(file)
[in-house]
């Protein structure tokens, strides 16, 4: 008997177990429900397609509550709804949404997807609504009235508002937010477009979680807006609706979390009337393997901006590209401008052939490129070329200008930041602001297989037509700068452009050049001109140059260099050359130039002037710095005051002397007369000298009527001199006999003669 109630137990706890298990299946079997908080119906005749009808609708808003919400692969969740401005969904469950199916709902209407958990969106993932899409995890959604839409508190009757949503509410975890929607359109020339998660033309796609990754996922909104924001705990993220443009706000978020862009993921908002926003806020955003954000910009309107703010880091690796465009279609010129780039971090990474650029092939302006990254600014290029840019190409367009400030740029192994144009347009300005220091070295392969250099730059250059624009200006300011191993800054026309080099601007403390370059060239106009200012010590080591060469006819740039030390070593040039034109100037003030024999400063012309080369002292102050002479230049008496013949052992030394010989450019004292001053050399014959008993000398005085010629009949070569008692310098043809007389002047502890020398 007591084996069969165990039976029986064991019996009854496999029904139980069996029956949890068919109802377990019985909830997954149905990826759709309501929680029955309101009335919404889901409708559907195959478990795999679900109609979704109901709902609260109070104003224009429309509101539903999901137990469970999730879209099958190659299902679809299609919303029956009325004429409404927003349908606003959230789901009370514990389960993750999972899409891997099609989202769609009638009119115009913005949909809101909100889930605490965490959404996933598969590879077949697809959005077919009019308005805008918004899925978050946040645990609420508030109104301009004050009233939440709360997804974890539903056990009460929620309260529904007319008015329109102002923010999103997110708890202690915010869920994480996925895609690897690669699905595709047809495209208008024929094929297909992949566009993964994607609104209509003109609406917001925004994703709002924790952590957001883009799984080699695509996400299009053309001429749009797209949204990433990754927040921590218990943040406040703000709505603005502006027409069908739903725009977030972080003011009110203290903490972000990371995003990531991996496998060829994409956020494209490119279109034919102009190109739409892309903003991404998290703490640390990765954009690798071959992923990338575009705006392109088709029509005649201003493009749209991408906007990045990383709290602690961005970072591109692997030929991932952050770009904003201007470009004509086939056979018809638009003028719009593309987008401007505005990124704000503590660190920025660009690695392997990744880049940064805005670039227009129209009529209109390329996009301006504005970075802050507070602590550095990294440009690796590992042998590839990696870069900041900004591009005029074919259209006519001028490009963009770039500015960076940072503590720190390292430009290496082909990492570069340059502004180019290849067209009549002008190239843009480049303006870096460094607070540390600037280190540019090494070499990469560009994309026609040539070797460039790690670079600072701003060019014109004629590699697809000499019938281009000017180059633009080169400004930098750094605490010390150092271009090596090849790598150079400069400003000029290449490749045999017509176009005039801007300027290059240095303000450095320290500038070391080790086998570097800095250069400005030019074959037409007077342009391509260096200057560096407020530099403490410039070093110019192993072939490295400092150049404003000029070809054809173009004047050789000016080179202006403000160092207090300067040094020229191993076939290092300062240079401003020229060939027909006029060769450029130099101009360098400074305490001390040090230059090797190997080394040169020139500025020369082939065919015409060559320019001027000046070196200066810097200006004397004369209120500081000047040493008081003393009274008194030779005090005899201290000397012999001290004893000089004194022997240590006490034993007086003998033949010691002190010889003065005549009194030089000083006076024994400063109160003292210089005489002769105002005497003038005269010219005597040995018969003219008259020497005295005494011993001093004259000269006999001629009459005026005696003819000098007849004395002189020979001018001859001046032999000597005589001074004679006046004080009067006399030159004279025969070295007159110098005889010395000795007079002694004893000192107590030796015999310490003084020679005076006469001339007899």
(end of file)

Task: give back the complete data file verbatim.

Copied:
[in-house]
């Protein structure tokens, strides 16, 4: 008997177990429900397609509550709804949404997807609504009235508002937010477009979680807006609706979390009337393997901006590209401008052939490129070329200008930041602001297989037509700068452009050049001109140059260099050359130039002037710095005051002397007369000298009527001199006999003669 109630137990706890298990299946079997908080119906005749009808609708808003919400692969969740401005969904469950199916709902209407958990969106993932899409995890959604839409508190009757949503509410975890929607359109020339998660033309796609990754996922909104924001705990993220443009706000978020862009993921908002926003806020955003954000910009309107703010880091690796465009279609010129780039971090990474650029092939302006990254600014290029840019190409367009400030740029192994144009347009300005220091070295392969250099730059250059624009200006300011191993800054026309080099601007403390370059060239106009200012010590080591060469006819740039030390070593040039034109100037003030024999400063012309080369002292102050002479230049008496013949052992030394010989450019004292001053050399014959008993000398005085010629009949070569008692310098043809007389002047502890020398 007591084996069969165990039976029986064991019996009854496999029904139980069996029956949890068919109802377990019985909830997954149905990826759709309501929680029955309101009335919404889901409708559907195959478990795999679900109609979704109901709902609260109070104003224009429309509101539903999901137990469970999730879209099958190659299902679809299609919303029956009325004429409404927003349908606003959230789901009370514990389960993750999972899409891997099609989202769609009638009119115009913005949909809101909100889930605490965490959404996933598969590879077949697809959005077919009019308005805008918004899925978050946040645990609420508030109104301009004050009233939440709360997804974890539903056990009460929620309260529904007319008015329109102002923010999103997110708890202690915010869920994480996925895609690897690669699905595709047809495209208008024929094929297909992949566009993964994607609104209509003109609406917001925004994703709002924790952590957001883009799984080699695509996400299009053309001429749009797209949204990433990754927040921590218990943040406040703000709505603005502006027409069908739903725009977030972080003011009110203290903490972000990371995003990531991996496998060829994409956020494209490119279109034919102009190109739409892309903003991404998290703490640390990765954009690798071959992923990338575009705006392109088709029509005649201003493009749209991408906007990045990383709290602690961005970072591109692997030929991932952050770009904003201007470009004509086939056979018809638009003028719009593309987008401007505005990124704000503590660190920025660009690695392997990744880049940064805005670039227009129209009529209109390329996009301006504005970075802050507070602590550095990294440009690796590992042998590839990696870069900041900004591009005029074919259209006519001028490009963009770039500015960076940072503590720190390292430009290496082909990492570069340059502004180019290849067209009549002008190239843009480049303006870096460094607070540390600037280190540019090494070499990469560009994309026609040539070797460039790690670079600072701003060019014109004629590699697809000499019938281009000017180059633009080169400004930098750094605490010390150092271009090596090849790598150079400069400003000029290449490749045999017509176009005039801007300027290059240095303000450095320290500038070391080790086998570097800095250069400005030019074959037409007077342009391509260096200057560096407020530099403490410039070093110019192993072939490295400092150049404003000029070809054809173009004047050789000016080179202006403000160092207090300067040094020229191993076939290092300062240079401003020229060939027909006029060769450029130099101009360098400074305490001390040090230059090797190997080394040169020139500025020369082939065919015409060559320019001027000046070196200066810097200006004397004369209120500081000047040493008081003393009274008194030779005090005899201290000397012999001290004893000089004194022997240590006490034993007086003998033949010691002190010889003065005549009194030089000083006076024994400063109160003292210089005489002769105002005497003038005269010219005597040995018969003219008259020497005295005494011993001093004259000269006999001629009459005026005696003819000098007849004395002189020979001018001859001046032999000597005589001074004679006046004080009067006399030159004279025969070295007159110098005889010395000795007079002694004893000192107590030796015999310490003084020679005076006469001339007899």